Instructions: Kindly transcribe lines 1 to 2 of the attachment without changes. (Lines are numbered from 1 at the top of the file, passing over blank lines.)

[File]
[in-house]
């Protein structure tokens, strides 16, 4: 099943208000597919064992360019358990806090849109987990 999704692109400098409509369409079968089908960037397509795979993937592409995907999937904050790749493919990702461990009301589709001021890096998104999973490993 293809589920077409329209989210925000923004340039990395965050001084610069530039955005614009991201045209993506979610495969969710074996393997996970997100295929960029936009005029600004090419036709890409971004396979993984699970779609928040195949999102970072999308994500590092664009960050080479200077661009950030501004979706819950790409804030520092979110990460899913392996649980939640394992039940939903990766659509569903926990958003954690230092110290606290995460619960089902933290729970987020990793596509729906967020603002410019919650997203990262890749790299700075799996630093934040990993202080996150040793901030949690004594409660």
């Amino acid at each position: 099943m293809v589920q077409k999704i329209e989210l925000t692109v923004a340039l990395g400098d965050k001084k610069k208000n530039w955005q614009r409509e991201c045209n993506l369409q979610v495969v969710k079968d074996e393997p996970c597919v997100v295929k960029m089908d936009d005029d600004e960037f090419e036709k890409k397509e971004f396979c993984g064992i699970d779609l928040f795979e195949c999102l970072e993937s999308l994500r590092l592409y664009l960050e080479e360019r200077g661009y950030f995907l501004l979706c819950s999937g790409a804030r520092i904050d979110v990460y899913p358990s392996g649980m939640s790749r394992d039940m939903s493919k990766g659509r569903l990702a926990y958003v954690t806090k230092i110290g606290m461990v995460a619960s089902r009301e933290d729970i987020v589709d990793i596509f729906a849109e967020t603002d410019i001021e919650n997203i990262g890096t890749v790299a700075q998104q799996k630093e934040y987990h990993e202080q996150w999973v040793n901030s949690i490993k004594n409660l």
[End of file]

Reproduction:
[in-house]
């Protein structure tokens, strides 16, 4: 099943208000597919064992360019358990806090849109987990 999704692109400098409509369409079968089908960037397509795979993937592409995907999937904050790749493919990702461990009301589709001021890096998104999973490993 293809589920077409329209989210925000923004340039990395965050001084610069530039955005614009991201045209993506979610495969969710074996393997996970997100295929960029936009005029600004090419036709890409971004396979993984699970779609928040195949999102970072999308994500590092664009960050080479200077661009950030501004979706819950790409804030520092979110990460899913392996649980939640394992039940939903990766659509569903926990958003954690230092110290606290995460619960089902933290729970987020990793596509729906967020603002410019919650997203990262890749790299700075799996630093934040990993202080996150040793901030949690004594409660």